Chromium Developers: Wrangling Webkit Bugs

I did some thinking about managing such a big project like Chrome when it depends on such a big project like Webkit. Tons of Chrome bugs are actually Webkit bugs, or are related to Webkit bugs somehow, much like the one I encountered in my previous post. The Google Code project hosting doesn’t seem to have a great way to manage external bug dependencies not on Google Code as of yet, so I took it upon myself to write a tool to help Chromium developers find relationships between Chromium bugs and Webkit bugs. It’s a bit of Python and Javascript. I’m planning on releasing the source code soon, but the results are already online at

Just from the bit I’ve explored, there’s some rather astonishing findings. First of all, it looks like in virtually no case is there an open Chrome bug with a Webkit relationship that has been updated or commented upon more recently than its Webkit bug. This isn’t to blame the Chromium developers, because they’re likely fixing many of the Webkit bugs, rather, it’s a pleasant observation that when problems occur with Chrome, its developers seem to generally fix it at the source instead of writing some ugly workaround. That’s one possibility. Another observation is that many open Chromium bugs related to Webkit bugs, almost half of the ones I pseudorandomly looked at, are simply left open after the Webkit bug has been fixed. Sometimes for years. At least one of these required more work after the Webkit bug had been fixed, but presumably many many don’t. We’re talking about, if these statistics hold, 300 bugs that could just be closed right now. When was the last time the Chromium bug tracker had that good of a day?

Speaking of the Chromium bug tracker, if you take a close look at this scraped data, sort by the last updated project and you’ll find that there are some that have Chrome marked as their most recently updated, but because there are no Webkit bugs! How did this happen? Well, two things, and two potential issues in Google Code. First, there’s a little issue with how Google Code displays comments. It wraps them all in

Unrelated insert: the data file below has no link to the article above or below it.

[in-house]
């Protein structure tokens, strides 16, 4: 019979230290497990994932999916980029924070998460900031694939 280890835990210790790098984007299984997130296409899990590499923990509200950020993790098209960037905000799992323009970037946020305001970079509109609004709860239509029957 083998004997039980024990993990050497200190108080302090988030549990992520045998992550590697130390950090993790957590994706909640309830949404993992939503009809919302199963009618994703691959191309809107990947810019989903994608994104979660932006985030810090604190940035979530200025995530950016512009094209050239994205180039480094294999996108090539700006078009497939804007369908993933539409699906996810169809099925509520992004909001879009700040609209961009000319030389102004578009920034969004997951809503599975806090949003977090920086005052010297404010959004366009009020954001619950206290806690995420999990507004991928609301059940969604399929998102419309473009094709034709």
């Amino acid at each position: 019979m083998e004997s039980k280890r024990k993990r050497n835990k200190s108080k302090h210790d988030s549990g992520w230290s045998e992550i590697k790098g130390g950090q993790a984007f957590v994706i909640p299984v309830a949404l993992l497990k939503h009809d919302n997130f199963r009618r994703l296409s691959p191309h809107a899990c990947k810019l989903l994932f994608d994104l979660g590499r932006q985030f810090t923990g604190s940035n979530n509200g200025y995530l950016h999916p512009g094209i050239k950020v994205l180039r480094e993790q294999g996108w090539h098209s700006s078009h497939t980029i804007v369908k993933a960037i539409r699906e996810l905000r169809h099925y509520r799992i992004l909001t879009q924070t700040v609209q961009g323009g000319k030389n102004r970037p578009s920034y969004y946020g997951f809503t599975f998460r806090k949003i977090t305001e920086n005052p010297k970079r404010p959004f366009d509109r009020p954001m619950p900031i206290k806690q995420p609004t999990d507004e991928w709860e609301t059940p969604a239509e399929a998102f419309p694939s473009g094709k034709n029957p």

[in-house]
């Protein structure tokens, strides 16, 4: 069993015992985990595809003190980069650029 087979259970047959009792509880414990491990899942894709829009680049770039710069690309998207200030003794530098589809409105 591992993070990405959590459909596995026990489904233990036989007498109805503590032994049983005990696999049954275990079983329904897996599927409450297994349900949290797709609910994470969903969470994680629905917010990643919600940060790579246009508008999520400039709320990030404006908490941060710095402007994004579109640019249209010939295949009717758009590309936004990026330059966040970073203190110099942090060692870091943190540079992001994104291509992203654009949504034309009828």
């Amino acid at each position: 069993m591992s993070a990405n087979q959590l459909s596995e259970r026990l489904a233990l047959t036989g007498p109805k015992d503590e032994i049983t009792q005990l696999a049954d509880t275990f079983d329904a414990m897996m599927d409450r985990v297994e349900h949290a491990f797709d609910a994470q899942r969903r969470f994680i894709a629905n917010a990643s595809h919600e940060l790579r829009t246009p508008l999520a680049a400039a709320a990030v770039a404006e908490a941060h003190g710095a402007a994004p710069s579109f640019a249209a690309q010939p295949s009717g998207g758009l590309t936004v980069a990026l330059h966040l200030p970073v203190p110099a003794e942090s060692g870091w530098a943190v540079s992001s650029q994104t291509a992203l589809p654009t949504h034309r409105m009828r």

tags, which is how Google Code seems to display HTML source. Pretty common for talking about a browser. When it linkifies URLs, however, it makes errors when the URLs are wrapped. In the cases I’ve seen (example), it’s happening about the “?” of the query parameter, so it could be a regular expression error or something to do with anchor elements inside pre elements. The second Google Code bug is more nebulous to me. If you look at those roughly 40 bugs with no Webkit bugs referenced in the list, many of them actually have no Webkit bugs referenced in them! This surprised me, because to get my list, I’m using Google’s search. My query exactly is “”, and though I’m using the API, it’s curious why Google’s search is returning, what seems to be, false positives. Looking closer, the bugs referenced usually have some other bug tracker with a “show_bug.cgi” link, so it’s just using the slash as a word boundary and searching the two sections independently. This is something I could likely address with more clever searching and data processing, but I also wonder if there’s a literal search option that’s just not made obvious. So if you know anyone who works on Google Code itself, things to look at…

So I hope this helps out someone working on Chromium. Give me a shout if you find it particularly useful or if you have ideas for expanding it. I’m thinking about a few things like an auto-commenting bot (which may be too intrusive) or an RSS feed. I’d love to hear any thoughts. It seems like there’s so many simple things that could be fixed, or at least kept tabs on better, with a bit more information.